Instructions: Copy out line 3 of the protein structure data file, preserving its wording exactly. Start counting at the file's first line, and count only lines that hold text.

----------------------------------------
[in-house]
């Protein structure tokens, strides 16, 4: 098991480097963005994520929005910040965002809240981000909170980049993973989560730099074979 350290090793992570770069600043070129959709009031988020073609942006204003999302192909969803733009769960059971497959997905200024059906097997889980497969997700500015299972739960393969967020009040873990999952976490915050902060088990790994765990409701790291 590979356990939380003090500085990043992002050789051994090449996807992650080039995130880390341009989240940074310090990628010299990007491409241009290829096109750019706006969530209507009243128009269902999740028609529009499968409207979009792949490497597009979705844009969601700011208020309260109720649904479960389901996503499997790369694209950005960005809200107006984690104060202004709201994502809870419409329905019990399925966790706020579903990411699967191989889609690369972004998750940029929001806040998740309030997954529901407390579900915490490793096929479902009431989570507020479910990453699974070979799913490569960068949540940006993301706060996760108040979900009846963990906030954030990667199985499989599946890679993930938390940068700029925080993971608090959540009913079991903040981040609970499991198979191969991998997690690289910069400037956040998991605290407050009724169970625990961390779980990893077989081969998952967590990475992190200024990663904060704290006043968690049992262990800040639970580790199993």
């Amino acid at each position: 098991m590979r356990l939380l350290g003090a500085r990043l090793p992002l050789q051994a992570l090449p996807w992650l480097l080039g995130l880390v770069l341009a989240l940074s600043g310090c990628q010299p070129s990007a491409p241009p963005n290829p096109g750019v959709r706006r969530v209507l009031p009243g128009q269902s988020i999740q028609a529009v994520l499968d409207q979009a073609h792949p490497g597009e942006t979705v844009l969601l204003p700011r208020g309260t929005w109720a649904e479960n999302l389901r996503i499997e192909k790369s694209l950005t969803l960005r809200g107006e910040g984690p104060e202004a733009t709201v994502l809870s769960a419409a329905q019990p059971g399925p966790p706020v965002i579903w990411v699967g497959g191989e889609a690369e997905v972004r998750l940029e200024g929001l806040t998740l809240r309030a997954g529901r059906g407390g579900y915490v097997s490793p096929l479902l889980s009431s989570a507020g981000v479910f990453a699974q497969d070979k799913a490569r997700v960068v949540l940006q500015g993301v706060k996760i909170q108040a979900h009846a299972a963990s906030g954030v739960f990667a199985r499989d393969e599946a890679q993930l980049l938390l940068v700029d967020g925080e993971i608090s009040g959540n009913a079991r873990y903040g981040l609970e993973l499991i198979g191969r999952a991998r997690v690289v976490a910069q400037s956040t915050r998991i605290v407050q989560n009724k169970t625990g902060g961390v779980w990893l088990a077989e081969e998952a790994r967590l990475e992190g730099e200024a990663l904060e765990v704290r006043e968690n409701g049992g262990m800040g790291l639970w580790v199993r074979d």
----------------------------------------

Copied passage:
């Amino acid at each position: 098991m590979r356990l939380l350290g003090a500085r990043l090793p992002l050789q051994a992570l090449p996807w992650l480097l080039g995130l880390v770069l341009a989240l940074s600043g310090c990628q010299p070129s990007a491409p241009p963005n290829p096109g750019v959709r706006r969530v209507l009031p009243g128009q269902s988020i999740q028609a529009v994520l499968d409207q979009a073609h792949p490497g597009e942006t979705v844009l969601l204003p700011r208020g309260t929005w109720a649904e479960n999302l389901r996503i499997e192909k790369s694209l950005t969803l960005r809200g107006e910040g984690p104060e202004a733009t709201v994502l809870s769960a419409a329905q019990p059971g399925p966790p706020v965002i579903w990411v699967g497959g191989e889609a690369e997905v972004r998750l940029e200024g929001l806040t998740l809240r309030a997954g529901r059906g407390g579900y915490v097997s490793p096929l479902l889980s009431s989570a507020g981000v479910f990453a699974q497969d070979k799913a490569r997700v960068v949540l940006q500015g993301v706060k996760i909170q108040a979900h009846a299972a963990s906030g954030v739960f990667a199985r499989d393969e599946a890679q993930l980049l938390l940068v700029d967020g925080e993971i608090s009040g959540n009913a079991r873990y903040g981040l609970e993973l499991i198979g191969r999952a991998r997690v690289v976490a910069q400037s956040t915050r998991i605290v407050q989560n009724k169970t625990g902060g961390v779980w990893l088990a077989e081969e998952a790994r967590l990475e992190g730099e200024a990663l904060e765990v704290r006043e968690n409701g049992g262990m800040g790291l639970w580790v199993r074979d």